New Elementary School Embarks On A New Journey
The adults gave the speeches, but the kids made it official.
Journey Elementary student Taryn Drinkwalter, joined by fellow students, stood among Natrona County School District officials, teachers, staff, and the designers and builders of the new school on Monday evening.
With a snip or two, they cut the long blue ribbon to mark the latest and one of the last schools that will be built in the county.
The 53,211-square-foot building, and the adjacent 26,323-square-foot building with a gym and other classrooms cost $14.5 million, and was built on time and under budget, said Paul Syverson of the State Construction Department.
It was built on the site of the former CY Junior High School, and the gym was saved and remodeled
Principal Coebie Taylor-Logan said most of the approximately 300 students -- pre-kindergarten through fifth grade -- came from the now-closed Grant Elementary and the now-closed Mills Elementary schools. The school also has about 20 teachers and 20 staff, she added.
Taylor-Logan was a principal at Mills Elementary for 15 years and said that school had infrastructure problems and growing pains, she said. "It was very compartmentalized in rooms -- four walls, doors -- so kids had a hard time collaborating, and teachers had a hard time collaborating."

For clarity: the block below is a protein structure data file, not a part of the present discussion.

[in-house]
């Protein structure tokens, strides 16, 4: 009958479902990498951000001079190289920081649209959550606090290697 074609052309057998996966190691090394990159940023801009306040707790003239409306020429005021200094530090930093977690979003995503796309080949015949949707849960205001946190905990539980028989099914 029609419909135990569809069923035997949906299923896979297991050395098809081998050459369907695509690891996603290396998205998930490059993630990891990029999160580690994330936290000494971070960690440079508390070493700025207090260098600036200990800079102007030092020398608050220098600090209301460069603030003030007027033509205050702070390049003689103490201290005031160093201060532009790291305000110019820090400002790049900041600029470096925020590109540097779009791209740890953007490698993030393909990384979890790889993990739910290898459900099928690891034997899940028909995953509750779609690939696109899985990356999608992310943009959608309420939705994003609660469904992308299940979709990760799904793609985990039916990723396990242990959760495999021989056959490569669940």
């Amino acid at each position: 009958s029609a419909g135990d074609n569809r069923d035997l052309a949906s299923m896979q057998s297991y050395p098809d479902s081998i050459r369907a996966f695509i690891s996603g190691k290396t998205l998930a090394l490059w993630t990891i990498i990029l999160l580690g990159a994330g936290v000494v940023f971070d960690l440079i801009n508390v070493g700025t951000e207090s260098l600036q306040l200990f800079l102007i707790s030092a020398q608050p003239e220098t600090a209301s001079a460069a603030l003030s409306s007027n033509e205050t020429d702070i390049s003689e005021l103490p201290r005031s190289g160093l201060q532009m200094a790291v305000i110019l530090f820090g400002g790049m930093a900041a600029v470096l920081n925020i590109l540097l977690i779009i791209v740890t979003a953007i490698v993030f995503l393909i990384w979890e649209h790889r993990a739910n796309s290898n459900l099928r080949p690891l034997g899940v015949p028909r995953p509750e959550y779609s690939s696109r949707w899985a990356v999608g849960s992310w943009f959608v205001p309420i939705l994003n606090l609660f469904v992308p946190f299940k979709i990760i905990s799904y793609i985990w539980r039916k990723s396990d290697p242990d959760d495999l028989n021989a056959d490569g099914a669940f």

Leaving Mills Elementary for Journey Elementary was bittersweet, Taylor-Logan said.
"It was sad because there was a community there, and kids (were) within walking distance," she said. "But once we moved into a space to see what we could do, it just sunk in that we're in the right place."
The school features "project-based learning," with students doing hands-on problem solving such as when they built solar-powered ovens and needed to learn where to place them for the best cooking temperatures, Taylor-Logan said.
The learning areas are set up as "villages" for the different grades. The villages have "houses" -- open classrooms without the traditional four walls and a door. Taylor-Logan said. Each village also has a commons area, too, she said. "It's just very free-flowing where they can go where ever they want to."
But as this Journey begins, others end, said Kevin Christopherson, chairman of the Natrona County School District board of trustees.
Last year, the trustees voted to close Grant Elementary, following a recommendation from a committee tasked with evaluating the district's buildings' conditions.
The district, like others in the state launched a building boom during the past decade that coincided with the energy boom and the influx of families, Christopherson said.
Those plans ground to a halt along with the economy, the state funding for schools, and the departure of a lot of families. The district recently announced it has 970 excess seats.
So more ending are probable, Christopherson said. "Closing down schools is hard."